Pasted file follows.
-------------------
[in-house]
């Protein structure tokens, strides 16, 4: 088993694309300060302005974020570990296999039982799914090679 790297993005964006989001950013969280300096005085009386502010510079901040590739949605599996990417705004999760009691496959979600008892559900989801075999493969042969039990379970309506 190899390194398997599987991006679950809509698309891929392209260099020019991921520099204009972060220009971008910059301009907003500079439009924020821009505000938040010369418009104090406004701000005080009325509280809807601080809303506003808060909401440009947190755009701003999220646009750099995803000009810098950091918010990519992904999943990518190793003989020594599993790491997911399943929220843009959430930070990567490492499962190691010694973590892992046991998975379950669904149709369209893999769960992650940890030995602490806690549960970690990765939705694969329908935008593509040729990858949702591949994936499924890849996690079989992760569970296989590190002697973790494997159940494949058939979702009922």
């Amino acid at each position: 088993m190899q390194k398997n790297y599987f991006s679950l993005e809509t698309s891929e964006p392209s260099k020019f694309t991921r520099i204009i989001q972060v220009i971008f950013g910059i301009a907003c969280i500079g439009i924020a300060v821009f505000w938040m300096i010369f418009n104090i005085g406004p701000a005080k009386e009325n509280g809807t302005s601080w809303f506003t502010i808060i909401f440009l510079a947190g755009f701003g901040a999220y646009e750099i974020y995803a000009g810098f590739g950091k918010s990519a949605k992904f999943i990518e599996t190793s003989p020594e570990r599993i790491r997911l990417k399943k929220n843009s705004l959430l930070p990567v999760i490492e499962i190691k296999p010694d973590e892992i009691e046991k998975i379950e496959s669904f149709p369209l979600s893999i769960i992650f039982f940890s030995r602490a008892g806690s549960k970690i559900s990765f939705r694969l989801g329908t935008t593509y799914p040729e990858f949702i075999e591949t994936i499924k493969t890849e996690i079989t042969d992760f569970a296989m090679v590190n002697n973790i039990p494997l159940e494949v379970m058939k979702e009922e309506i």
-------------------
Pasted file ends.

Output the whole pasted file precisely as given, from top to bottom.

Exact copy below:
[in-house]
């Protein structure tokens, strides 16, 4: 088993694309300060302005974020570990296999039982799914090679 790297993005964006989001950013969280300096005085009386502010510079901040590739949605599996990417705004999760009691496959979600008892559900989801075999493969042969039990379970309506 190899390194398997599987991006679950809509698309891929392209260099020019991921520099204009972060220009971008910059301009907003500079439009924020821009505000938040010369418009104090406004701000005080009325509280809807601080809303506003808060909401440009947190755009701003999220646009750099995803000009810098950091918010990519992904999943990518190793003989020594599993790491997911399943929220843009959430930070990567490492499962190691010694973590892992046991998975379950669904149709369209893999769960992650940890030995602490806690549960970690990765939705694969329908935008593509040729990858949702591949994936499924890849996690079989992760569970296989590190002697973790494997159940494949058939979702009922």
């Amino acid at each position: 088993m190899q390194k398997n790297y599987f991006s679950l993005e809509t698309s891929e964006p392209s260099k020019f694309t991921r520099i204009i989001q972060v220009i971008f950013g910059i301009a907003c969280i500079g439009i924020a300060v821009f505000w938040m300096i010369f418009n104090i005085g406004p701000a005080k009386e009325n509280g809807t302005s601080w809303f506003t502010i808060i909401f440009l510079a947190g755009f701003g901040a999220y646009e750099i974020y995803a000009g810098f590739g950091k918010s990519a949605k992904f999943i990518e599996t190793s003989p020594e570990r599993i790491r997911l990417k399943k929220n843009s705004l959430l930070p990567v999760i490492e499962i190691k296999p010694d973590e892992i009691e046991k998975i379950e496959s669904f149709p369209l979600s893999i769960i992650f039982f940890s030995r602490a008892g806690s549960k970690i559900s990765f939705r694969l989801g329908t935008t593509y799914p040729e990858f949702i075999e591949t994936i499924k493969t890849e996690i079989t042969d992760f569970a296989m090679v590190n002697n973790i039990p494997l159940e494949v379970m058939k979702e009922e309506i």